Newly-appointed Public Security Minister Tiran Alles said that he would order a thorough probe into the May 09 incidents. Minister Alles said so when The Island asked him what he would do against the backdrop of allegations of the police facilitating attacks on protesting public in the Kollupitiya and Fort police areas.MPs, Weerawansa and Dr. Ramesh Pathirana alleged in Parliament that Maj. Gen. Jagath Alwis, Secretary to the Ministry of Public Administration and C. D. Wickremaratne, Inspector General of Police prevented Deshabandu Tennakoon, Senior DIG, Colombo from mob attacks on the protesting public.

Former Minister Weerasekera said that the government, the SLPP and the police should come clean on this matter. MP Weerasekera said that the government mishandled the challenge posed by those who cleverly exploited the economic crisis. “Perhaps one of the major blunders was allowing the public to block roads. Now, it has become a style. Interested parties also exploit the media and social media. The government seems clueless,” MP Weerasekera said, urging the government to review the developments.MP Mahindananda Aluthgamage, too, told The Island, the top SLPP leadership ignored repeated warnings. The former Agriculture Minister questioned whether those who had advised the Cabinet of Ministers chaired by the President deliberately deceived them.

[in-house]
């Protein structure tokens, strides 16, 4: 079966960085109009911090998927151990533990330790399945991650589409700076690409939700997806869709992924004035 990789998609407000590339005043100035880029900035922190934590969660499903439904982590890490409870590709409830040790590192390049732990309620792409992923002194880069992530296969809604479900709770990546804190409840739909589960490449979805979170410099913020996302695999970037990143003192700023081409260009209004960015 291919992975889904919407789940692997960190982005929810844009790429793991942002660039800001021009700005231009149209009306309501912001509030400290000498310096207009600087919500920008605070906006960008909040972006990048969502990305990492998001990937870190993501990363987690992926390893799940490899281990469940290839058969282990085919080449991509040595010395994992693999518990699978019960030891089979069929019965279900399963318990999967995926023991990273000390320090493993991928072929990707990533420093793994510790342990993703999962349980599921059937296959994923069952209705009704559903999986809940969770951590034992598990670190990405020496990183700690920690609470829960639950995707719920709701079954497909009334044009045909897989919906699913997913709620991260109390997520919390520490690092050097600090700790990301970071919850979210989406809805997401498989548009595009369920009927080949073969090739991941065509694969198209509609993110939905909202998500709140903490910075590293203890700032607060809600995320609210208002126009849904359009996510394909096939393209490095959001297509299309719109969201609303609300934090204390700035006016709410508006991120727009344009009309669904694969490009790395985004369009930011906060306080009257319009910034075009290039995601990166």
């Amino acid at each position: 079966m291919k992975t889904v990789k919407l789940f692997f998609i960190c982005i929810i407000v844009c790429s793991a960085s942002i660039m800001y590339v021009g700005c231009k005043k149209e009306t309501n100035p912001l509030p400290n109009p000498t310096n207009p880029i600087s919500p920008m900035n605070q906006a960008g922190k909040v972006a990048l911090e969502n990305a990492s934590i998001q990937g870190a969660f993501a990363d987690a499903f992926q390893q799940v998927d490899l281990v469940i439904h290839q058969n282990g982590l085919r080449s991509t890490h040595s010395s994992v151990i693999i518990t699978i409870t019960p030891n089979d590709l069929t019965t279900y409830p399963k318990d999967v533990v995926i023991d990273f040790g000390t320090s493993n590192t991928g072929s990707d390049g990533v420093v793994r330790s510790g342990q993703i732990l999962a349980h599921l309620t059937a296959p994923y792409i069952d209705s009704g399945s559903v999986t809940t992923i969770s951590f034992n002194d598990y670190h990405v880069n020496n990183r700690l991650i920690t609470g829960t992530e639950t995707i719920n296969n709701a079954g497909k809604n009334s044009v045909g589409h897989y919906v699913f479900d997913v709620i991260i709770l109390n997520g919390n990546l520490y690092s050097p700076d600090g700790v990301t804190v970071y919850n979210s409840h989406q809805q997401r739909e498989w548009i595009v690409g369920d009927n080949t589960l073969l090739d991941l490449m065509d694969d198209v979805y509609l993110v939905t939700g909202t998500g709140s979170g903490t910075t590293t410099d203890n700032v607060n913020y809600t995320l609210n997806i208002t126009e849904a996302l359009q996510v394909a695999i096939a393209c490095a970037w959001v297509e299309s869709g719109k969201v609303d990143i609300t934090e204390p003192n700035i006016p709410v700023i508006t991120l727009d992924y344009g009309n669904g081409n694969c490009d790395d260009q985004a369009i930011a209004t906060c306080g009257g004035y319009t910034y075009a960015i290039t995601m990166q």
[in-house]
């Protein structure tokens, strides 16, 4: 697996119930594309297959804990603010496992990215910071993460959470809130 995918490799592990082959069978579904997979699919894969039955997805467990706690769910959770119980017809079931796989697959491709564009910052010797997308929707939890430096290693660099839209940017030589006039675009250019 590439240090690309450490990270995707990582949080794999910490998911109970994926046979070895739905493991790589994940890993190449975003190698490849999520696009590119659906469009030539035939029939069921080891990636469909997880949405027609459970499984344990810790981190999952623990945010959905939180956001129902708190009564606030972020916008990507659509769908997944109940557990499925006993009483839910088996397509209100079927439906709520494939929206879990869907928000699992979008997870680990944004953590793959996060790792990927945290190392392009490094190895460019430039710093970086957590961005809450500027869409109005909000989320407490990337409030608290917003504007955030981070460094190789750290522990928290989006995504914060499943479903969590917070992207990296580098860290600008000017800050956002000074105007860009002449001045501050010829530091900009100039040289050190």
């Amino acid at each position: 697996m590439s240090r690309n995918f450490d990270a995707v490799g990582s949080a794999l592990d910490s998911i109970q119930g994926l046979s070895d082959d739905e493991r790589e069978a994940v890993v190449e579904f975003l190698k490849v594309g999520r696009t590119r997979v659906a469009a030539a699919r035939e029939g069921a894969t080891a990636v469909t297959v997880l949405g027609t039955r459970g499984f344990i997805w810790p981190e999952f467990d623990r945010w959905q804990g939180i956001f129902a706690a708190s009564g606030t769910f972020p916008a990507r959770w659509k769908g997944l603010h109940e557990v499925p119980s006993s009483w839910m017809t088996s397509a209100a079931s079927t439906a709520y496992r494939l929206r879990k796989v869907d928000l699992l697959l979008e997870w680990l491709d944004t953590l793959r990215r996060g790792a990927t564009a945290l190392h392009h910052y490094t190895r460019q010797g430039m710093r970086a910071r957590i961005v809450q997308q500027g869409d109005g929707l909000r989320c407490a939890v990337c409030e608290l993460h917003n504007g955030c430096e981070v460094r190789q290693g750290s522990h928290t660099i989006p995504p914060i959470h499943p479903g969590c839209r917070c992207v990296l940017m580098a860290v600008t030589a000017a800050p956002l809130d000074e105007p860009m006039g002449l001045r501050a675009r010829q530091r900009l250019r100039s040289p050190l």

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Lankan-born Cassandra elected to Australian Parliament

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She beat another candidate of Sri Lankan origin, Ranj Perera

Cassandra Fernando of Sri Lankan descent has been elected to the Australian Parliament.Cassandra, an advocate for essential workers and the Federal Labor Candidate for Holt.She migrated to Australia with her family when she was 11.She began working at Woolies Dandenong Plaza as a teenager. She now represents workers in the retail and fast food industries, fighting to improve their pay and conditions. She has also volunteered to tutor migrants and refugees from non-English speaking backgrounds so they can make the best of every opportunity.